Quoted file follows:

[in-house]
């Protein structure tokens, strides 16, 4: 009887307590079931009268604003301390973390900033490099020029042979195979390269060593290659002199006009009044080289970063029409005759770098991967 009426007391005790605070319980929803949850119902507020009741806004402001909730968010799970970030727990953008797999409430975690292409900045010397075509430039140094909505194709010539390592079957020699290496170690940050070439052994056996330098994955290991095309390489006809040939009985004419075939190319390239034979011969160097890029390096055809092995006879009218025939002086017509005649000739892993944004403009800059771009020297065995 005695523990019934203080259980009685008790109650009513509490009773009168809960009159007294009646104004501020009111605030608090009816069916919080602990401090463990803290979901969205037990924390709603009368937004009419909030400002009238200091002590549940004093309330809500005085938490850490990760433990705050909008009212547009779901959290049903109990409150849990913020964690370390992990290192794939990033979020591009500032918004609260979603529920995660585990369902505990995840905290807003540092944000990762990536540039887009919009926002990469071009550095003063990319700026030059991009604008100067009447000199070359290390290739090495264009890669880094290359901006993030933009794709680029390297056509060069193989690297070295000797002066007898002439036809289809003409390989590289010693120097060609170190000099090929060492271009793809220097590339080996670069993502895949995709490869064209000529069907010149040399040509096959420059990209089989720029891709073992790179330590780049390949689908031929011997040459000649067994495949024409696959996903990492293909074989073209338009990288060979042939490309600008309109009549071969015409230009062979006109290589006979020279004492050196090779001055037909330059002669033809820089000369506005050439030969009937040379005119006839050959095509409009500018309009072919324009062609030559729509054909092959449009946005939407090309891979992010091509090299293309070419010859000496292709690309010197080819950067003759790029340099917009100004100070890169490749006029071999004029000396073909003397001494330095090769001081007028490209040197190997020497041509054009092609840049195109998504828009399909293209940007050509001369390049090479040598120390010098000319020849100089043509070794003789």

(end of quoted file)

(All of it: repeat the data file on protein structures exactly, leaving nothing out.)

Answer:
[in-house]
């Protein structure tokens, strides 16, 4: 009887307590079931009268604003301390973390900033490099020029042979195979390269060593290659002199006009009044080289970063029409005759770098991967 009426007391005790605070319980929803949850119902507020009741806004402001909730968010799970970030727990953008797999409430975690292409900045010397075509430039140094909505194709010539390592079957020699290496170690940050070439052994056996330098994955290991095309390489006809040939009985004419075939190319390239034979011969160097890029390096055809092995006879009218025939002086017509005649000739892993944004403009800059771009020297065995 005695523990019934203080259980009685008790109650009513509490009773009168809960009159007294009646104004501020009111605030608090009816069916919080602990401090463990803290979901969205037990924390709603009368937004009419909030400002009238200091002590549940004093309330809500005085938490850490990760433990705050909008009212547009779901959290049903109990409150849990913020964690370390992990290192794939990033979020591009500032918004609260979603529920995660585990369902505990995840905290807003540092944000990762990536540039887009919009926002990469071009550095003063990319700026030059991009604008100067009447000199070359290390290739090495264009890669880094290359901006993030933009794709680029390297056509060069193989690297070295000797002066007898002439036809289809003409390989590289010693120097060609170190000099090929060492271009793809220097590339080996670069993502895949995709490869064209000529069907010149040399040509096959420059990209089989720029891709073992790179330590780049390949689908031929011997040459000649067994495949024409696959996903990492293909074989073209338009990288060979042939490309600008309109009549071969015409230009062979006109290589006979020279004492050196090779001055037909330059002669033809820089000369506005050439030969009937040379005119006839050959095509409009500018309009072919324009062609030559729509054909092959449009946005939407090309891979992010091509090299293309070419010859000496292709690309010197080819950067003759790029340099917009100004100070890169490749006029071999004029000396073909003397001494330095090769001081007028490209040197190997020497041509054009092609840049195109998504828009399909293209940007050509001369390049090479040598120390010098000319020849100089043509070794003789």